Why have stained glass windows been popular for centuries? Perhaps the best reason is because they’re beautiful, and people like to look at beautiful things. Think of some of the words used to describe stained glass windows you’ve seen in person: “stunning,” “gorgeous,” “marvelous,” and “inspiring!”
Stained Glass Windows in Medieval Times
Specifically, stained glass windows (as we know them) got their start in the world in medieval Europe. Church cathedrals incorporated stained glass windows into their bold designs, which included sky-high ceilings, flying buttresses, and rose windows– the kind of churches people still take tours of, even centuries later! Imagine these classic structures without stained glass– they just wouldn’t be the same, right? Indeed, stained glass became an integral part of many churches built from the 1100s onward. Not only were they works of art, but they could also be used to tell stories to the people who saw them. For hundreds of years a majority of the population in Europe was illiterate. However, stained glass windows depicted Biblical stories in such a way that even illiterate people could understand what was going on in the scenes in the windows. They’d see Jesus feeding people, walking on water, being nailed to a cross, and more. Their minds would be filled with all sorts of heavenly images, including cherubic angels. Meanwhile, when sunlight shone through stained glass, it filled these church interiors with jewel-like color– something totally out of the ordinary for those in attendance. After all, most people were poor peasants, coming from fairly rundown, poorly-lit homes. They’d walk into these grand edifices and feel an overwhelming sense of who God was/is. They’d be thoroughly impressed, as these churches were their version of a mansion– taste of heaven perhaps.
“Next Generation” Stained Glass Windows
While stained glass probably first appeared in ancient Roman times, it wasn’t until medieval times, in the 1100s, for instance, that these types of windows were “perfected.” During the “Middle Ages,” colored glass was assembled in patterns and fitted between soldered strips of lead. Whether geometric in design, or hand-painted with artistic stories, religious imagery came to life, lit up by natural light from the daytime sun. These were breathtakingly beautiful artistic achievements– the kind of art a community could be (and should be) proud of– a highlight of a town, village or city. People would travel for days just to see new stained glass windows– to witness their awesome beauty and color in person. And even hundreds of years later, by the way, stained glass windows are still impressing the people who see them, long after their makers have passed away. Stained glass windows have staying power. Go to Europe and take a tour– chances are the tour will include a visit to the local church to see its windows.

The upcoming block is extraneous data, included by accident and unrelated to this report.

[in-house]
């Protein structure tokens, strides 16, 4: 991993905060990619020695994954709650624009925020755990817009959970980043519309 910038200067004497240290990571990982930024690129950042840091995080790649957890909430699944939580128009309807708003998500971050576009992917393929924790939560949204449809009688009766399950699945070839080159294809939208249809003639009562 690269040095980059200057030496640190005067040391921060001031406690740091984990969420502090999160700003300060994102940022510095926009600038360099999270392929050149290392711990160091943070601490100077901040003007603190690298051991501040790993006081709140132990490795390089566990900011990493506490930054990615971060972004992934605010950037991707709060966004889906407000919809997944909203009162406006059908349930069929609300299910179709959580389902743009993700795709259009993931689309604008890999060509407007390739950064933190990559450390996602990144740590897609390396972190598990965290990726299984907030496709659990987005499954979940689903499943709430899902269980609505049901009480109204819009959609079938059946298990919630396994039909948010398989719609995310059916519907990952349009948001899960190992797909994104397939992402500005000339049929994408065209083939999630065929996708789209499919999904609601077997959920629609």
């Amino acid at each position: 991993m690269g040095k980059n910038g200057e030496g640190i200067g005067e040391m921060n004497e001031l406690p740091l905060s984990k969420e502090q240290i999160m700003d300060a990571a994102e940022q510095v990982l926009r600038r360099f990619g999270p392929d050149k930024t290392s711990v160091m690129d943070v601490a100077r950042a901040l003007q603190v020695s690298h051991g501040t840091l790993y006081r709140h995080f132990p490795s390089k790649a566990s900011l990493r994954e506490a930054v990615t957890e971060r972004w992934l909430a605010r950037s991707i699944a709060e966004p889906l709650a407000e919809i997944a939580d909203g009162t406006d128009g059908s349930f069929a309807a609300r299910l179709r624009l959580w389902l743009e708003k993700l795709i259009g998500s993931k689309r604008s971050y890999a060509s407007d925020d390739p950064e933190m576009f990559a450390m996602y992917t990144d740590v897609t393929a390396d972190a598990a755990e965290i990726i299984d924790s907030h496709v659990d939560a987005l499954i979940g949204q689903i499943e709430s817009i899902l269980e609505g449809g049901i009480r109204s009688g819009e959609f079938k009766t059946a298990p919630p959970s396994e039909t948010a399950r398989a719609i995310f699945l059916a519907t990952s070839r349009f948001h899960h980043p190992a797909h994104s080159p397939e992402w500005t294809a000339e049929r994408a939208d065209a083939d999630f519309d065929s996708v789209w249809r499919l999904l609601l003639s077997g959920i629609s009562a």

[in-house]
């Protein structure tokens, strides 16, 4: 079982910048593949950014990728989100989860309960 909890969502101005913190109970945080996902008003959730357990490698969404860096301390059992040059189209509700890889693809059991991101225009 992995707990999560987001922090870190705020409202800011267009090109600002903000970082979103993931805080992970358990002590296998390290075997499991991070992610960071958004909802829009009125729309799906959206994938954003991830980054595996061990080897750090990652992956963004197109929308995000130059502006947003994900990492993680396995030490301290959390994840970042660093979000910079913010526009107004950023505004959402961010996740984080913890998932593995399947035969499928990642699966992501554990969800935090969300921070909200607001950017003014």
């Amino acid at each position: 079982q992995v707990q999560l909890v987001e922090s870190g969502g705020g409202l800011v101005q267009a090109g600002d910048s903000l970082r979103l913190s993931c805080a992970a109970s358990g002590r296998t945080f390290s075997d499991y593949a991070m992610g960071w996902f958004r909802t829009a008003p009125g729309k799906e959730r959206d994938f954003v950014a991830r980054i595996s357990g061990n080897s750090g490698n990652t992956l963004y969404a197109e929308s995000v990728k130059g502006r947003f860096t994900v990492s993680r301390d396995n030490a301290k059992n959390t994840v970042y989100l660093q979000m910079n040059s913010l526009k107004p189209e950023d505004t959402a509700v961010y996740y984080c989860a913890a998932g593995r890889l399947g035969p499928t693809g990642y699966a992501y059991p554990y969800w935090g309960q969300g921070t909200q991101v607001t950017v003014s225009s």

The Transition to Residences
In Europe, it was mostly the Catholic Church who could afford elaborate stained glass windows– for hundreds of years. Around the late 19th Century, though, stained glass became a bit more affordable and/or laypeople became a bit more wealthy. And then what happened? Stained glass windows began to appear in rich people’s homes, as a way to show off their wealth. Pretty soon, designers started incorporating stained glass into other things besides windows, including such things as lampshades. Rich people of the time, like the Astors and Vanderbilts, just had to have “Tiffany”-brand lampshades in their mansions! And the lower class could buy cheaper imitations.
Some famous artists from fairly recent times (whom you probably heard of) ended up working with stained glass, too, including Piet Mondrian, Marc Chagall, and Henri Matisse. As an artform, stained glass has thrived.
A Beautifying Presence
So why have stained glass windows (and stained glass art pieces, etc.) been truly popular for centuries? It’s because they help bring beauty indoors. They tell stories. They distract people from the mundanity of everyday life. And, above all, they remind us of the beauty of God’s creation– the world, its people, and the promise of eternal life as told in the Gospels.
Cumberland Stained Glass of Mechanicsburg, PA, can create new religious windows. For more info, see here.
Also, take a look at some of our work with religious stained glass here.